Click here for Pre-Osteopathic Medicine requirements
Click here for Pre-Pharmacy requirements
Click here for Pre-Podiatry requirements
Policy on Credit by Examination in Foreign Language
This College of Arts & Sciences policy identifies the circumstances under which students may earn “credit by examination” in foreign language at USD. The policy is intended to assist students who have some knowledge of a language other than English but do not have transferable college credit to document their knowledge.
Credit by examination is available only to current USD students. The award of Advanced Placement (AP) credit as described at http://www.sdbor.edu/services/academics/documents/AP_guidelines_000.pdf is not addressed by this policy. Aside from AP, there are three options for credit by examination:
• Credit by examination via departmental recommendation
• CLEP (College-Level Examination Program)
• LTI (Language Testing International)
Students with exceptional situations should consult the Chair of the Department of Modern Languages and Linguistics . Issues not resolved by that means may be brought to the attention of the Dean’s Office in the College of Arts & Sciences.
CREDIT BY EXAMINATION VIA DEPARTMENTAL RECOMMENDATION:
Definition: Credit by examination via departmental recommendation is an institutional process whereby students are determined by the faculty of an academic department to have the necessary skills and knowledge for course credit despite not having taken the course(s) at issue. Most commonly, this form of credit by examination is used for subject matter in which learning is especially cumulative or sequential, such as foreign language and mathematics. At students’ request, the department offering the subject may recommend them for credit by examination. This option is available in any language taught at USD.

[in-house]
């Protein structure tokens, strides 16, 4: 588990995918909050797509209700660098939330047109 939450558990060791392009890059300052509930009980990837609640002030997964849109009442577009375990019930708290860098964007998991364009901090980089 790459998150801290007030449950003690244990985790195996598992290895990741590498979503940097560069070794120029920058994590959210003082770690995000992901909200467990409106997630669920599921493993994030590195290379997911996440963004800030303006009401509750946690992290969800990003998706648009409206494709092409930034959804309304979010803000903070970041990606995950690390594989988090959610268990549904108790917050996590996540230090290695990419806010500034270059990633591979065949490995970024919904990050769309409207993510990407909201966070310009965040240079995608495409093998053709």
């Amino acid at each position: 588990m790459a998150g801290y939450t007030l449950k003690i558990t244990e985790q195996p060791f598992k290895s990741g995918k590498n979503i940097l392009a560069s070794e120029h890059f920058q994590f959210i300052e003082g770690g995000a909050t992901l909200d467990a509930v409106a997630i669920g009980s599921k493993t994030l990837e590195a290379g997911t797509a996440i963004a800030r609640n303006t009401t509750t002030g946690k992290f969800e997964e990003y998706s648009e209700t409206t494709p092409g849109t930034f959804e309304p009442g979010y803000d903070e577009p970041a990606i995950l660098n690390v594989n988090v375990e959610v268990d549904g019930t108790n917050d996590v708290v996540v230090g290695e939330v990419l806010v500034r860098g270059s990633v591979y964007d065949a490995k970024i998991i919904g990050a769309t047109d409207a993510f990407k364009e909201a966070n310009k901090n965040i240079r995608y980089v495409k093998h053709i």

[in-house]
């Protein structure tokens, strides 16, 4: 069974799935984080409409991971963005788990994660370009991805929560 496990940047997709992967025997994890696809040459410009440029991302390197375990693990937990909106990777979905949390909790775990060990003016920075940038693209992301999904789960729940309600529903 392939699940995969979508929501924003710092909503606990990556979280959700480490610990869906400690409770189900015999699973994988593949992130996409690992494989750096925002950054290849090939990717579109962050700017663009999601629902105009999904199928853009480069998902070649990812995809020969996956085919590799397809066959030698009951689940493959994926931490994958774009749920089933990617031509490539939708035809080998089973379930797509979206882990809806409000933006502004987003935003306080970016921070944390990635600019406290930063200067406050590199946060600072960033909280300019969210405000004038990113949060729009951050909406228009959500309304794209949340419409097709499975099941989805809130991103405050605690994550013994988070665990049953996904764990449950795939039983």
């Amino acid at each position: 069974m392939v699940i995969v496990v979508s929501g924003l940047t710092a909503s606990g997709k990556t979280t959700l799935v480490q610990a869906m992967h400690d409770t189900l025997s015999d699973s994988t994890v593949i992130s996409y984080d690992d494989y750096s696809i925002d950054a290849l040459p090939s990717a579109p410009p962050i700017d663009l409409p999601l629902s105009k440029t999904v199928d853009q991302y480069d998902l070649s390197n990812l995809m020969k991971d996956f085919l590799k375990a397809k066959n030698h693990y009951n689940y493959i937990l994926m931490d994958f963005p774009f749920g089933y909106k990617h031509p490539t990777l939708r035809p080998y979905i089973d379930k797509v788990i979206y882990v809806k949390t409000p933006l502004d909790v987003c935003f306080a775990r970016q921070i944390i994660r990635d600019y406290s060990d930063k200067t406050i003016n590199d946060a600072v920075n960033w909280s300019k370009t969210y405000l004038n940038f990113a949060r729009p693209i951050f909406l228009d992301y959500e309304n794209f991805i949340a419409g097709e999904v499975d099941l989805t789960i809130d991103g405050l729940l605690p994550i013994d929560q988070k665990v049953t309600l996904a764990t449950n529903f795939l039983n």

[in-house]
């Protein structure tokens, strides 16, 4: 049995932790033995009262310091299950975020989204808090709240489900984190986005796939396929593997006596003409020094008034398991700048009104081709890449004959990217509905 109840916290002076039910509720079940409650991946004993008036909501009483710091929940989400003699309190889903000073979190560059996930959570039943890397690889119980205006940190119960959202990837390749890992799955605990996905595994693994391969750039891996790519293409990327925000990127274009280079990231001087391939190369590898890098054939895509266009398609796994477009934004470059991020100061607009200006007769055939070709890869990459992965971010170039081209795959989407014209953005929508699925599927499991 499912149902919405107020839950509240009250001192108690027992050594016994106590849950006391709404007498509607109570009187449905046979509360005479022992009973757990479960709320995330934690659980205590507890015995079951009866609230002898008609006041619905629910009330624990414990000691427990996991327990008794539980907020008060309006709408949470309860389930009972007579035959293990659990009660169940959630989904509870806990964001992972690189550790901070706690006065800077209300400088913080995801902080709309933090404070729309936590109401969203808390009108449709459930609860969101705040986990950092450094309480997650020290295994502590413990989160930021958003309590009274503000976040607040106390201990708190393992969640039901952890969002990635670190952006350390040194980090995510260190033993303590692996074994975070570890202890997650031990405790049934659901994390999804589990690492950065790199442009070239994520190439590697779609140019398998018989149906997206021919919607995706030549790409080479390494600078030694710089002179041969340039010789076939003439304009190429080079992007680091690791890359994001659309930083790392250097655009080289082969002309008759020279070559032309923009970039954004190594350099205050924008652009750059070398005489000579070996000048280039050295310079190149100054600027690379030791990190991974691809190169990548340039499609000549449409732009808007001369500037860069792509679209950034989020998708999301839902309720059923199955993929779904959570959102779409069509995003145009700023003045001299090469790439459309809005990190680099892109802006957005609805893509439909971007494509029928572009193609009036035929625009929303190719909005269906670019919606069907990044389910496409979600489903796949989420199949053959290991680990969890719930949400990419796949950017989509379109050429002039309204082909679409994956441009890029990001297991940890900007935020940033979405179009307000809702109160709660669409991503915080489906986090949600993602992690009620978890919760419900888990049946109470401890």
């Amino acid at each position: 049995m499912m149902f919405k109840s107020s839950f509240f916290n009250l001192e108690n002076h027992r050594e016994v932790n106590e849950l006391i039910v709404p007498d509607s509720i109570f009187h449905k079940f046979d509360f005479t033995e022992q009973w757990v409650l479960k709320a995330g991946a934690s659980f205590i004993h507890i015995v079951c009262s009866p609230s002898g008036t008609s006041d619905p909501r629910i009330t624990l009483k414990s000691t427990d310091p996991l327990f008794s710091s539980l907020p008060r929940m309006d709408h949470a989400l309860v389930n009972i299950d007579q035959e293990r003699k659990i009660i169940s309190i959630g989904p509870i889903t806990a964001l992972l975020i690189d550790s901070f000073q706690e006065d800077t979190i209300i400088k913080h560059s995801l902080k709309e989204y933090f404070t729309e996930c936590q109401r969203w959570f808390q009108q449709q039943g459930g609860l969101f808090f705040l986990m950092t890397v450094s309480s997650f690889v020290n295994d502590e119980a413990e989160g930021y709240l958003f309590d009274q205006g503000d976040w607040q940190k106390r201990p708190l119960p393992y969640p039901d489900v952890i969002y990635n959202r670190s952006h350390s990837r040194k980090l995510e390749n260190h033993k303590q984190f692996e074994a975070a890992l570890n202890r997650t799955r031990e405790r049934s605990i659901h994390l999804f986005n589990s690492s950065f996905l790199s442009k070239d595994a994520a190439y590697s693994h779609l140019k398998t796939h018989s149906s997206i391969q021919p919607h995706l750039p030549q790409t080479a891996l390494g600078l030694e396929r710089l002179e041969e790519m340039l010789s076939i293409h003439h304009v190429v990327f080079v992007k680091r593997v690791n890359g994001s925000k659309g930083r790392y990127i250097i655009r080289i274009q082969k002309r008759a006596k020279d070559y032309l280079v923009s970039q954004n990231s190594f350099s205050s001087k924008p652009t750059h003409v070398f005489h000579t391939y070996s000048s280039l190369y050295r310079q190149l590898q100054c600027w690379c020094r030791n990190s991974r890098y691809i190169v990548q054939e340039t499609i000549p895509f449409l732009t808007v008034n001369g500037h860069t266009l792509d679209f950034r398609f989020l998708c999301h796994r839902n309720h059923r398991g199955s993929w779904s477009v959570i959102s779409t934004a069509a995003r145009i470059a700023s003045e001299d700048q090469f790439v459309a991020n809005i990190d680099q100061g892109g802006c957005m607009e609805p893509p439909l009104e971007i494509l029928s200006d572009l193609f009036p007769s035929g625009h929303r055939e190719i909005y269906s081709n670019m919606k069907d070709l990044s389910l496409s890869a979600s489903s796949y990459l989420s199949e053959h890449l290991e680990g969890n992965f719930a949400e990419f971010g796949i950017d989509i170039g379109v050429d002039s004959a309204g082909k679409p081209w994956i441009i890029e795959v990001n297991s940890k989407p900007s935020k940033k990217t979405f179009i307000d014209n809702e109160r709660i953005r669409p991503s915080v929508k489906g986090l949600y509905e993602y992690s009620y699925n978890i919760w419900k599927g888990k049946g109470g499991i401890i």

Availability: Students are eligible to purchase credit by examination via departmental recommendation only if they have completed a USD language course. Credit by examination via departmental recommendation may be awarded in USD language courses numbered 101, 102, and 201. Students requesting credit must have completed the class immediately above with an A or B. Specifically:
o Completion of 102 with an A or B enables purchase of 101.
o Completion of 201 with an A or B enables purchase of 101 and 102.
o Completion of 202 with an A or B enables purchase of 101, 102, and 201.
Credit by examination will not be recommended or approved based on an anticipated grade. The grade must be recorded. Credit by examination via departmental recommendation is not available for 202 courses or upper-division language courses, with the exception of SPAN 202. Students who complete SPAN 320 with an A or B may purchase credit for SPAN 202. No grades are earned for credit obtained by examination.
Process: For credit by examination via departmental recommendation, students must submit to the appropriate academic department the applicable form (available at the Registrar’s Office website) and a print-out of their complete course list from WebAdvisor. This form of credit by examination requires approval of the department chair and the College of Arts & Sciences Dean’s Office. Students may contact departments as follows:
o History : Ancient Greek, Latin
o Modern Languages and Linguistics : French, German, Lakota, Spanish